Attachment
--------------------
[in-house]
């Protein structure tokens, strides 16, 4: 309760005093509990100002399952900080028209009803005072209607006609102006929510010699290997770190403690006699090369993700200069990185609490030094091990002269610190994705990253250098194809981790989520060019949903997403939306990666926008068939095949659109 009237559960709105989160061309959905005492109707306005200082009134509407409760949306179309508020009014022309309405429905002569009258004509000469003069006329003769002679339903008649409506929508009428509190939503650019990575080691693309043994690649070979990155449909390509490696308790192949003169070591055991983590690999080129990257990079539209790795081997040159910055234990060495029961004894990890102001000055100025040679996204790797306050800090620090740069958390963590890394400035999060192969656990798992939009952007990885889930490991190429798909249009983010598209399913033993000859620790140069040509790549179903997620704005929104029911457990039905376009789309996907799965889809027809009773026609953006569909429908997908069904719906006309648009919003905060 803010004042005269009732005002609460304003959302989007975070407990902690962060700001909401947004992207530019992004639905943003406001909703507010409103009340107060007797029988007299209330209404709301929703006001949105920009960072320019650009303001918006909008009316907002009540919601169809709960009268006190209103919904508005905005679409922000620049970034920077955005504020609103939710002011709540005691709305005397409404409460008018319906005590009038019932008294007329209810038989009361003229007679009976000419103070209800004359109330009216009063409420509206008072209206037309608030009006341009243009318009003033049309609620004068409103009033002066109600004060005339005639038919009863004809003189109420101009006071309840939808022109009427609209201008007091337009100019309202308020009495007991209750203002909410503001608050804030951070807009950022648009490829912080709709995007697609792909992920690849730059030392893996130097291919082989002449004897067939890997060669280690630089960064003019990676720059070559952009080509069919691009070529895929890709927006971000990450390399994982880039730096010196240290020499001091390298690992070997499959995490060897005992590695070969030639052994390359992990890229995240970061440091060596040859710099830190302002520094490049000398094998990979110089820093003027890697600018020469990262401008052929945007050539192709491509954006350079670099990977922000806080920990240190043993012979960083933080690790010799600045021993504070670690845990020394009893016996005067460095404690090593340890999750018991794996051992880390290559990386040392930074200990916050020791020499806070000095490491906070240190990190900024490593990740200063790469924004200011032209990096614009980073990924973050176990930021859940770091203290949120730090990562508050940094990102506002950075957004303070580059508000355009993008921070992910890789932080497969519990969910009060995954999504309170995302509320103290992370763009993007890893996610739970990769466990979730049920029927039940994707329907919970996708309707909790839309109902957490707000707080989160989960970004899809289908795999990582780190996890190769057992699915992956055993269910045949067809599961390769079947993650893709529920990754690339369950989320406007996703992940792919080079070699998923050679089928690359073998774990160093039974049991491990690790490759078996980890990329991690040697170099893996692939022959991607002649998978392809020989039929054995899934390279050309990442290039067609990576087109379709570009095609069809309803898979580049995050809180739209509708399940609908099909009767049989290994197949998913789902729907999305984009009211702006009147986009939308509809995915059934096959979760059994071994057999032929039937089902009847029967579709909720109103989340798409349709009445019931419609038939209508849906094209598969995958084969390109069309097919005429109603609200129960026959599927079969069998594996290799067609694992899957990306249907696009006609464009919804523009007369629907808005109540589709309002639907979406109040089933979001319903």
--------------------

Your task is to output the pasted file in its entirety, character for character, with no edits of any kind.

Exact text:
[in-house]
């Protein structure tokens, strides 16, 4: 309760005093509990100002399952900080028209009803005072209607006609102006929510010699290997770190403690006699090369993700200069990185609490030094091990002269610190994705990253250098194809981790989520060019949903997403939306990666926008068939095949659109 009237559960709105989160061309959905005492109707306005200082009134509407409760949306179309508020009014022309309405429905002569009258004509000469003069006329003769002679339903008649409506929508009428509190939503650019990575080691693309043994690649070979990155449909390509490696308790192949003169070591055991983590690999080129990257990079539209790795081997040159910055234990060495029961004894990890102001000055100025040679996204790797306050800090620090740069958390963590890394400035999060192969656990798992939009952007990885889930490991190429798909249009983010598209399913033993000859620790140069040509790549179903997620704005929104029911457990039905376009789309996907799965889809027809009773026609953006569909429908997908069904719906006309648009919003905060 803010004042005269009732005002609460304003959302989007975070407990902690962060700001909401947004992207530019992004639905943003406001909703507010409103009340107060007797029988007299209330209404709301929703006001949105920009960072320019650009303001918006909008009316907002009540919601169809709960009268006190209103919904508005905005679409922000620049970034920077955005504020609103939710002011709540005691709305005397409404409460008018319906005590009038019932008294007329209810038989009361003229007679009976000419103070209800004359109330009216009063409420509206008072209206037309608030009006341009243009318009003033049309609620004068409103009033002066109600004060005339005639038919009863004809003189109420101009006071309840939808022109009427609209201008007091337009100019309202308020009495007991209750203002909410503001608050804030951070807009950022648009490829912080709709995007697609792909992920690849730059030392893996130097291919082989002449004897067939890997060669280690630089960064003019990676720059070559952009080509069919691009070529895929890709927006971000990450390399994982880039730096010196240290020499001091390298690992070997499959995490060897005992590695070969030639052994390359992990890229995240970061440091060596040859710099830190302002520094490049000398094998990979110089820093003027890697600018020469990262401008052929945007050539192709491509954006350079670099990977922000806080920990240190043993012979960083933080690790010799600045021993504070670690845990020394009893016996005067460095404690090593340890999750018991794996051992880390290559990386040392930074200990916050020791020499806070000095490491906070240190990190900024490593990740200063790469924004200011032209990096614009980073990924973050176990930021859940770091203290949120730090990562508050940094990102506002950075957004303070580059508000355009993008921070992910890789932080497969519990969910009060995954999504309170995302509320103290992370763009993007890893996610739970990769466990979730049920029927039940994707329907919970996708309707909790839309109902957490707000707080989160989960970004899809289908795999990582780190996890190769057992699915992956055993269910045949067809599961390769079947993650893709529920990754690339369950989320406007996703992940792919080079070699998923050679089928690359073998774990160093039974049991491990690790490759078996980890990329991690040697170099893996692939022959991607002649998978392809020989039929054995899934390279050309990442290039067609990576087109379709570009095609069809309803898979580049995050809180739209509708399940609908099909009767049989290994197949998913789902729907999305984009009211702006009147986009939308509809995915059934096959979760059994071994057999032929039937089902009847029967579709909720109103989340798409349709009445019931419609038939209508849906094209598969995958084969390109069309097919005429109603609200129960026959599927079969069998594996290799067609694992899957990306249907696009006609464009919804523009007369629907808005109540589709309002639907979406109040089933979001319903």